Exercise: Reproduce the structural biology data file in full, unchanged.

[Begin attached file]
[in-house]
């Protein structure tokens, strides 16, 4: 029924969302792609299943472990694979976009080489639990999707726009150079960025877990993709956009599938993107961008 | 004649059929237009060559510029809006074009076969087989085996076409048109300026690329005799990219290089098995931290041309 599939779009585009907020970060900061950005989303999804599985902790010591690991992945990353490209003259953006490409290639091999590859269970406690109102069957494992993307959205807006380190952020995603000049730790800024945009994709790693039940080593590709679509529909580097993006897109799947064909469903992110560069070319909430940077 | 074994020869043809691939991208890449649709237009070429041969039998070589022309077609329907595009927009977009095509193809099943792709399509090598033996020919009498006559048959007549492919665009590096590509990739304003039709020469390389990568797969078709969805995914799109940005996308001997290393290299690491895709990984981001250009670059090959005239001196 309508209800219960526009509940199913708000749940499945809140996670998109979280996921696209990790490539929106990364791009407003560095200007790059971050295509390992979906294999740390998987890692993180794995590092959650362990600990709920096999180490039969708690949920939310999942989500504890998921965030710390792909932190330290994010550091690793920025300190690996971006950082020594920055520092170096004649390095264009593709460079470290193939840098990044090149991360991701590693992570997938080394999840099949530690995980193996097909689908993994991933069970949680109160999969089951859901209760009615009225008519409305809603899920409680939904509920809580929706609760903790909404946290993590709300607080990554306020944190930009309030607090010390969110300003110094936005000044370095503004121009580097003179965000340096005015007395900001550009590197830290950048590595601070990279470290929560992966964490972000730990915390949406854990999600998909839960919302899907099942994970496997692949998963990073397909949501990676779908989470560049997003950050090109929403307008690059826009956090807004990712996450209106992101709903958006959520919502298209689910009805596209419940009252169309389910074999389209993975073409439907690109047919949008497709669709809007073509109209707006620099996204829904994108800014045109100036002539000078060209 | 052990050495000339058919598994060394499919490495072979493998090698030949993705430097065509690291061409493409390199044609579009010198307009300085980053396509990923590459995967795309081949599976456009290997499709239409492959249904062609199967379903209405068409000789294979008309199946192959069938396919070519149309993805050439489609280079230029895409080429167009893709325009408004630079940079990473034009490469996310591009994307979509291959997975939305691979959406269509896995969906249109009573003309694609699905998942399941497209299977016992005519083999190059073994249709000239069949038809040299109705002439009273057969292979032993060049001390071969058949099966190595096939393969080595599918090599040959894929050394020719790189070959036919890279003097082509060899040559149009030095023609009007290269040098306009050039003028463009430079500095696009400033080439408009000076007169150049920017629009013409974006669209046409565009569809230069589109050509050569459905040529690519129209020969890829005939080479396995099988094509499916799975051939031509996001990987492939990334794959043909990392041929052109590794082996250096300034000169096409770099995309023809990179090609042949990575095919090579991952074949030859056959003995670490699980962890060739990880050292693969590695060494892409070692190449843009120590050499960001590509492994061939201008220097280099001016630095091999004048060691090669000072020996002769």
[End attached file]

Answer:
[in-house]
């Protein structure tokens, strides 16, 4: 029924969302792609299943472990694979976009080489639990999707726009150079960025877990993709956009599938993107961008 | 004649059929237009060559510029809006074009076969087989085996076409048109300026690329005799990219290089098995931290041309 599939779009585009907020970060900061950005989303999804599985902790010591690991992945990353490209003259953006490409290639091999590859269970406690109102069957494992993307959205807006380190952020995603000049730790800024945009994709790693039940080593590709679509529909580097993006897109799947064909469903992110560069070319909430940077 | 074994020869043809691939991208890449649709237009070429041969039998070589022309077609329907595009927009977009095509193809099943792709399509090598033996020919009498006559048959007549492919665009590096590509990739304003039709020469390389990568797969078709969805995914799109940005996308001997290393290299690491895709990984981001250009670059090959005239001196 309508209800219960526009509940199913708000749940499945809140996670998109979280996921696209990790490539929106990364791009407003560095200007790059971050295509390992979906294999740390998987890692993180794995590092959650362990600990709920096999180490039969708690949920939310999942989500504890998921965030710390792909932190330290994010550091690793920025300190690996971006950082020594920055520092170096004649390095264009593709460079470290193939840098990044090149991360991701590693992570997938080394999840099949530690995980193996097909689908993994991933069970949680109160999969089951859901209760009615009225008519409305809603899920409680939904509920809580929706609760903790909404946290993590709300607080990554306020944190930009309030607090010390969110300003110094936005000044370095503004121009580097003179965000340096005015007395900001550009590197830290950048590595601070990279470290929560992966964490972000730990915390949406854990999600998909839960919302899907099942994970496997692949998963990073397909949501990676779908989470560049997003950050090109929403307008690059826009956090807004990712996450209106992101709903958006959520919502298209689910009805596209419940009252169309389910074999389209993975073409439907690109047919949008497709669709809007073509109209707006620099996204829904994108800014045109100036002539000078060209 | 052990050495000339058919598994060394499919490495072979493998090698030949993705430097065509690291061409493409390199044609579009010198307009300085980053396509990923590459995967795309081949599976456009290997499709239409492959249904062609199967379903209405068409000789294979008309199946192959069938396919070519149309993805050439489609280079230029895409080429167009893709325009408004630079940079990473034009490469996310591009994307979509291959997975939305691979959406269509896995969906249109009573003309694609699905998942399941497209299977016992005519083999190059073994249709000239069949038809040299109705002439009273057969292979032993060049001390071969058949099966190595096939393969080595599918090599040959894929050394020719790189070959036919890279003097082509060899040559149009030095023609009007290269040098306009050039003028463009430079500095696009400033080439408009000076007169150049920017629009013409974006669209046409565009569809230069589109050509050569459905040529690519129209020969890829005939080479396995099988094509499916799975051939031509996001990987492939990334794959043909990392041929052109590794082996250096300034000169096409770099995309023809990179090609042949990575095919090579991952074949030859056959003995670490699980962890060739990880050292693969590695060494892409070692190449843009120590050499960001590509492994061939201008220097280099001016630095091999004048060691090669000072020996002769």